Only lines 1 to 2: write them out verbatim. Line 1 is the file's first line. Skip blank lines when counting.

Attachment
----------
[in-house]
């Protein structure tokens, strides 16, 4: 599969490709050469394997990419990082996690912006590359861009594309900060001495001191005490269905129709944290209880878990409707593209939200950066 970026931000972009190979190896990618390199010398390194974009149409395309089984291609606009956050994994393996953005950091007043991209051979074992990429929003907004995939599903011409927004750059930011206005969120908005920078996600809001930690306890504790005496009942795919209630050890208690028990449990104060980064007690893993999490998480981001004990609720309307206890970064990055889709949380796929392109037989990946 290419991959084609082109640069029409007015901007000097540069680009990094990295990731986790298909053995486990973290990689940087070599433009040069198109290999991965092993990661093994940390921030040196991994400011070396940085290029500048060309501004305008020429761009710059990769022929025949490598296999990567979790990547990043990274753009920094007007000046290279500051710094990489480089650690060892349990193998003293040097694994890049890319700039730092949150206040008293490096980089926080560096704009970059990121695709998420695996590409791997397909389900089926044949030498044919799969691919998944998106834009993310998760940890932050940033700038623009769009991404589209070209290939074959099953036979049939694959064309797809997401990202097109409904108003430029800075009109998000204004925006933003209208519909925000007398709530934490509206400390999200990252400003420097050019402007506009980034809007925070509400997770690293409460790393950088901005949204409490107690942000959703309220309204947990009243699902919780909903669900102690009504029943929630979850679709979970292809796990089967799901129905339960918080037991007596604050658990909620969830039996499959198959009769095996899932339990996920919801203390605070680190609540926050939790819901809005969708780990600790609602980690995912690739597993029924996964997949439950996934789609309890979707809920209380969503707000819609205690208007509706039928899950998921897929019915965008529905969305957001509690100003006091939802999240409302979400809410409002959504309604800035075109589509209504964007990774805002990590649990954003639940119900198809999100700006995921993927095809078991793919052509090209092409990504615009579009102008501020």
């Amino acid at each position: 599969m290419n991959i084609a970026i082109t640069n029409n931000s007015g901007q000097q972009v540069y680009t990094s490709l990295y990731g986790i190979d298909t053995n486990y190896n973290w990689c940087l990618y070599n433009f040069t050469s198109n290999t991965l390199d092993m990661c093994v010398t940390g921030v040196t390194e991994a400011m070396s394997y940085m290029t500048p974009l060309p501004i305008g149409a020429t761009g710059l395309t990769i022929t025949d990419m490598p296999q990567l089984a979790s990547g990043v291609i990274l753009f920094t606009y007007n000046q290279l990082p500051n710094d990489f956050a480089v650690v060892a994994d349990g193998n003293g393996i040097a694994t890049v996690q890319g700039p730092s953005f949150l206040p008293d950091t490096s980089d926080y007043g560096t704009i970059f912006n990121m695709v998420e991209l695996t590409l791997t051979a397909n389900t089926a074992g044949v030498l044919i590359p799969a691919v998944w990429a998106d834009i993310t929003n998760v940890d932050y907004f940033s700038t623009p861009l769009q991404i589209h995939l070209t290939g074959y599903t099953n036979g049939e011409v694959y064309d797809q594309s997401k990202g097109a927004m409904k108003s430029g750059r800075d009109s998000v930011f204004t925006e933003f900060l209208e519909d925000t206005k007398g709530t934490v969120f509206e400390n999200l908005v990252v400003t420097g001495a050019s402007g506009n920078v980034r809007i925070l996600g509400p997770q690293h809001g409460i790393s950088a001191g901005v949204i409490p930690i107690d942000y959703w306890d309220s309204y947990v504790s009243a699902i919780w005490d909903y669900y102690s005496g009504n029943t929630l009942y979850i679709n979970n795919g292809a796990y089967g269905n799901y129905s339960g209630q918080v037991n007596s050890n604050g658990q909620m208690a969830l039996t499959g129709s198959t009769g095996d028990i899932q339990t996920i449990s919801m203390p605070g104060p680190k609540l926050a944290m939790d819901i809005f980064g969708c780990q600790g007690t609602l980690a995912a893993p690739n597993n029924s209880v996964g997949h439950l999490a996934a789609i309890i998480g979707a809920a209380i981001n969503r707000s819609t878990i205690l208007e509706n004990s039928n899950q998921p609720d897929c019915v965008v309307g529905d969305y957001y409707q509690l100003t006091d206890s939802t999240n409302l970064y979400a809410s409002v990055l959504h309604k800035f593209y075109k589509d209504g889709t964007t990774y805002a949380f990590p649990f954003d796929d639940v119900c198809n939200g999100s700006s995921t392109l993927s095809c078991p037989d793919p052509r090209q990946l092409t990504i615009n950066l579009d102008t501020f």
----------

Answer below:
[in-house]
């Protein structure tokens, strides 16, 4: 599969490709050469394997990419990082996690912006590359861009594309900060001495001191005490269905129709944290209880878990409707593209939200950066 970026931000972009190979190896990618390199010398390194974009149409395309089984291609606009956050994994393996953005950091007043991209051979074992990429929003907004995939599903011409927004750059930011206005969120908005920078996600809001930690306890504790005496009942795919209630050890208690028990449990104060980064007690893993999490998480981001004990609720309307206890970064990055889709949380796929392109037989990946 290419991959084609082109640069029409007015901007000097540069680009990094990295990731986790298909053995486990973290990689940087070599433009040069198109290999991965092993990661093994940390921030040196991994400011070396940085290029500048060309501004305008020429761009710059990769022929025949490598296999990567979790990547990043990274753009920094007007000046290279500051710094990489480089650690060892349990193998003293040097694994890049890319700039730092949150206040008293490096980089926080560096704009970059990121695709998420695996590409791997397909389900089926044949030498044919799969691919998944998106834009993310998760940890932050940033700038623009769009991404589209070209290939074959099953036979049939694959064309797809997401990202097109409904108003430029800075009109998000204004925006933003209208519909925000007398709530934490509206400390999200990252400003420097050019402007506009980034809007925070509400997770690293409460790393950088901005949204409490107690942000959703309220309204947990009243699902919780909903669900102690009504029943929630979850679709979970292809796990089967799901129905339960918080037991007596604050658990909620969830039996499959198959009769095996899932339990996920919801203390605070680190609540926050939790819901809005969708780990600790609602980690995912690739597993029924996964997949439950996934789609309890979707809920209380969503707000819609205690208007509706039928899950998921897929019915965008529905969305957001509690100003006091939802999240409302979400809410409002959504309604800035075109589509209504964007990774805002990590649990954003639940119900198809999100700006995921993927095809078991793919052509090209092409990504615009579009102008501020």